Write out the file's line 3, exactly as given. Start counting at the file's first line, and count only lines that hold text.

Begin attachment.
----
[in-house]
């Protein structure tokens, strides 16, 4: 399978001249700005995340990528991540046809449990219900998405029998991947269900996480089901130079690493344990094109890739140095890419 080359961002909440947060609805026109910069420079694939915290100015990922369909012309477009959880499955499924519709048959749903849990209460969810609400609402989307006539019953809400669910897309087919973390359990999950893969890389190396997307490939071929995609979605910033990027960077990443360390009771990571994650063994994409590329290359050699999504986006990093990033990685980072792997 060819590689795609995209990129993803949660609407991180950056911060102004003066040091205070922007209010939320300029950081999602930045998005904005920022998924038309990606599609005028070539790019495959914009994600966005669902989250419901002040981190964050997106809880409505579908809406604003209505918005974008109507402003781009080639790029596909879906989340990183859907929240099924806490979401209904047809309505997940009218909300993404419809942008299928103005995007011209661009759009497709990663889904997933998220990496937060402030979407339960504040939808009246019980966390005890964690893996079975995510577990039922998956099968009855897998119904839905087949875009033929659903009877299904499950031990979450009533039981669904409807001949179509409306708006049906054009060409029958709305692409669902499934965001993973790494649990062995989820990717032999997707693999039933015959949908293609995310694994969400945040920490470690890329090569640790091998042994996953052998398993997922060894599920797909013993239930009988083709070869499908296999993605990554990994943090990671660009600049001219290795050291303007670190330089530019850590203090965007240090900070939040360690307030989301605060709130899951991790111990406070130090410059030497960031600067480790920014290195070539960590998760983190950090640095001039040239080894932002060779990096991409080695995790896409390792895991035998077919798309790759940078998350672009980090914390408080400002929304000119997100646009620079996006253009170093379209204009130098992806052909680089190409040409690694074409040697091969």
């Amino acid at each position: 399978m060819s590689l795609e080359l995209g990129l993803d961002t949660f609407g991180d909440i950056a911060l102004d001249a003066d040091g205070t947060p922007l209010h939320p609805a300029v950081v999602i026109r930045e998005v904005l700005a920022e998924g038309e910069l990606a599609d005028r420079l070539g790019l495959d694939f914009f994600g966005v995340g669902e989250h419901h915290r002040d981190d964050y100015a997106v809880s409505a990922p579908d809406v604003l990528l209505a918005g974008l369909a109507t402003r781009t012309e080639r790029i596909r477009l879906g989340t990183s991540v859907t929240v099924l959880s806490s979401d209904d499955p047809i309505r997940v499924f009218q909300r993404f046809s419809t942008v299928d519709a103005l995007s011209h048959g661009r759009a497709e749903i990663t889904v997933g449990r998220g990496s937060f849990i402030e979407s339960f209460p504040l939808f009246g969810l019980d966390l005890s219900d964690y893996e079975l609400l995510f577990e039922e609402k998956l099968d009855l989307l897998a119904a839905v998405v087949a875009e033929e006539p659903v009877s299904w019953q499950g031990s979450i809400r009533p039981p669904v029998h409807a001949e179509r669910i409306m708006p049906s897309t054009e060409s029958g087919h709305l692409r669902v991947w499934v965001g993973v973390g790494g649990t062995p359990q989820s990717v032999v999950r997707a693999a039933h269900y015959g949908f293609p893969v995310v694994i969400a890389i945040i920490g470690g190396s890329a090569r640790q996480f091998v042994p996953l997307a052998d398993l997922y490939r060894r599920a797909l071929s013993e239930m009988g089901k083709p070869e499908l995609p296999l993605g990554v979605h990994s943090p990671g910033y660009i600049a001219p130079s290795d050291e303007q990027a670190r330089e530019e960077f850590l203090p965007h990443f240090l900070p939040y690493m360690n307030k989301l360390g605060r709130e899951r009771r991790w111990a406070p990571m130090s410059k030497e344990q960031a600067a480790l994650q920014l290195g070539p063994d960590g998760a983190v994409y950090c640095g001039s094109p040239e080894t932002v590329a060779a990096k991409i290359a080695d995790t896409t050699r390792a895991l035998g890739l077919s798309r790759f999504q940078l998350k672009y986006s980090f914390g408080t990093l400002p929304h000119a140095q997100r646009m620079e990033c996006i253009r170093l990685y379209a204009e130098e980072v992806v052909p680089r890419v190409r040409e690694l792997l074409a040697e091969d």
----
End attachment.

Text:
């Amino acid at each position: 399978m060819s590689l795609e080359l995209g990129l993803d961002t949660f609407g991180d909440i950056a911060l102004d001249a003066d040091g205070t947060p922007l209010h939320p609805a300029v950081v999602i026109r930045e998005v904005l700005a920022e998924g038309e910069l990606a599609d005028r420079l070539g790019l495959d694939f914009f994600g966005v995340g669902e989250h419901h915290r002040d981190d964050y100015a997106v809880s409505a990922p579908d809406v604003l990528l209505a918005g974008l369909a109507t402003r781009t012309e080639r790029i596909r477009l879906g989340t990183s991540v859907t929240v099924l959880s806490s979401d209904d499955p047809i309505r997940v499924f009218q909300r993404f046809s419809t942008v299928d519709a103005l995007s011209h048959g661009r759009a497709e749903i990663t889904v997933g449990r998220g990496s937060f849990i402030e979407s339960f209460p504040l939808f009246g969810l019980d966390l005890s219900d964690y893996e079975l609400l995510f577990e039922e609402k998956l099968d009855l989307l897998a119904a839905v998405v087949a875009e033929e006539p659903v009877s299904w019953q499950g031990s979450i809400r009533p039981p669904v029998h409807a001949e179509r669910i409306m708006p049906s897309t054009e060409s029958g087919h709305l692409r669902v991947w499934v965001g993973v973390g790494g649990t062995p359990q989820s990717v032999v999950r997707a693999a039933h269900y015959g949908f293609p893969v995310v694994i969400a890389i945040i920490g470690g190396s890329a090569r640790q996480f091998v042994p996953l997307a052998d398993l997922y490939r060894r599920a797909l071929s013993e239930m009988g089901k083709p070869e499908l995609p296999l993605g990554v979605h990994s943090p990671g910033y660009i600049a001219p130079s290795d050291e303007q990027a670190r330089e530019e960077f850590l203090p965007h990443f240090l900070p939040y690493m360690n307030k989301l360390g605060r709130e899951r009771r991790w111990a406070p990571m130090s410059k030497e344990q960031a600067a480790l994650q920014l290195g070539p063994d960590g998760a983190v994409y950090c640095g001039s094109p040239e080894t932002v590329a060779a990096k991409i290359a080695d995790t896409t050699r390792a895991l035998g890739l077919s798309r790759f999504q940078l998350k672009y986006s980090f914390g408080t990093l400002p929304h000119a140095q997100r646009m620079e990033c996006i253009r170093l990685y379209a204009e130098e980072v992806v052909p680089r890419v190409r040409e690694l792997l074409a040697e091969d």